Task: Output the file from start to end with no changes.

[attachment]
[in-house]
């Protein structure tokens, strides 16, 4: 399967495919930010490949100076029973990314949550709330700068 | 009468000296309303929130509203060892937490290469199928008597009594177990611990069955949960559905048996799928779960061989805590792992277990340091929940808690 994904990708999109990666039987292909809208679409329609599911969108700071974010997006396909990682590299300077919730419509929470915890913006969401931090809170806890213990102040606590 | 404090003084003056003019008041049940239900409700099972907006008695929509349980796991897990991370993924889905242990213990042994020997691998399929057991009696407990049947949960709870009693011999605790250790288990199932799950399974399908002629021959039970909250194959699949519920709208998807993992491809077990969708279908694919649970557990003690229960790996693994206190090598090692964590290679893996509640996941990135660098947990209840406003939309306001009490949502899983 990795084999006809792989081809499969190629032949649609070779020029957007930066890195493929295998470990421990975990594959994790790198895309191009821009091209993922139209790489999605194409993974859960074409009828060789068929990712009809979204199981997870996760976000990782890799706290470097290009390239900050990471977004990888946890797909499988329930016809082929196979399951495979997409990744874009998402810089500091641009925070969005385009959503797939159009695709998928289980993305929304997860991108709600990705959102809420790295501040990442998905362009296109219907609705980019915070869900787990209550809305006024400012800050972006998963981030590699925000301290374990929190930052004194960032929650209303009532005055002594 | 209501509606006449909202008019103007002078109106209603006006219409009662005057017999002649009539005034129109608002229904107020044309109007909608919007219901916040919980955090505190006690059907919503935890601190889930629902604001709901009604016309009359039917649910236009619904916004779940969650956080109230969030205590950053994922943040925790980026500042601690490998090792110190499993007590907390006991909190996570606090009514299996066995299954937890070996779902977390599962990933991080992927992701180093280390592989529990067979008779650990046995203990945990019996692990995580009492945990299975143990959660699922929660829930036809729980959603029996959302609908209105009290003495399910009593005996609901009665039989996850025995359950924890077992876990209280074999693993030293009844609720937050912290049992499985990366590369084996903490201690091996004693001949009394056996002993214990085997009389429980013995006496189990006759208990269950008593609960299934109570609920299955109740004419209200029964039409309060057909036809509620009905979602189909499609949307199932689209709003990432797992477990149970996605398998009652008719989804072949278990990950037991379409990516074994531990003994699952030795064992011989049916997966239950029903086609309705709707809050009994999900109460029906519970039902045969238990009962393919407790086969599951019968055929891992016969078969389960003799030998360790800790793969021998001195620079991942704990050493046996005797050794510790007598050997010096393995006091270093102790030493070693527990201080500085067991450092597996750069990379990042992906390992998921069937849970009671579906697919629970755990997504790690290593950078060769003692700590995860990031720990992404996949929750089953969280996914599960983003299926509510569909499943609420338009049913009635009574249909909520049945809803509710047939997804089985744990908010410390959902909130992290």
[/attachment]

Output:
[in-house]
């Protein structure tokens, strides 16, 4: 399967495919930010490949100076029973990314949550709330700068 | 009468000296309303929130509203060892937490290469199928008597009594177990611990069955949960559905048996799928779960061989805590792992277990340091929940808690 994904990708999109990666039987292909809208679409329609599911969108700071974010997006396909990682590299300077919730419509929470915890913006969401931090809170806890213990102040606590 | 404090003084003056003019008041049940239900409700099972907006008695929509349980796991897990991370993924889905242990213990042994020997691998399929057991009696407990049947949960709870009693011999605790250790288990199932799950399974399908002629021959039970909250194959699949519920709208998807993992491809077990969708279908694919649970557990003690229960790996693994206190090598090692964590290679893996509640996941990135660098947990209840406003939309306001009490949502899983 990795084999006809792989081809499969190629032949649609070779020029957007930066890195493929295998470990421990975990594959994790790198895309191009821009091209993922139209790489999605194409993974859960074409009828060789068929990712009809979204199981997870996760976000990782890799706290470097290009390239900050990471977004990888946890797909499988329930016809082929196979399951495979997409990744874009998402810089500091641009925070969005385009959503797939159009695709998928289980993305929304997860991108709600990705959102809420790295501040990442998905362009296109219907609705980019915070869900787990209550809305006024400012800050972006998963981030590699925000301290374990929190930052004194960032929650209303009532005055002594 | 209501509606006449909202008019103007002078109106209603006006219409009662005057017999002649009539005034129109608002229904107020044309109007909608919007219901916040919980955090505190006690059907919503935890601190889930629902604001709901009604016309009359039917649910236009619904916004779940969650956080109230969030205590950053994922943040925790980026500042601690490998090792110190499993007590907390006991909190996570606090009514299996066995299954937890070996779902977390599962990933991080992927992701180093280390592989529990067979008779650990046995203990945990019996692990995580009492945990299975143990959660699922929660829930036809729980959603029996959302609908209105009290003495399910009593005996609901009665039989996850025995359950924890077992876990209280074999693993030293009844609720937050912290049992499985990366590369084996903490201690091996004693001949009394056996002993214990085997009389429980013995006496189990006759208990269950008593609960299934109570609920299955109740004419209200029964039409309060057909036809509620009905979602189909499609949307199932689209709003990432797992477990149970996605398998009652008719989804072949278990990950037991379409990516074994531990003994699952030795064992011989049916997966239950029903086609309705709707809050009994999900109460029906519970039902045969238990009962393919407790086969599951019968055929891992016969078969389960003799030998360790800790793969021998001195620079991942704990050493046996005797050794510790007598050997010096393995006091270093102790030493070693527990201080500085067991450092597996750069990379990042992906390992998921069937849970009671579906697919629970755990997504790690290593950078060769003692700590995860990031720990992404996949929750089953969280996914599960983003299926509510569909499943609420338009049913009635009574249909909520049945809803509710047939997804089985744990908010410390959902909130992290």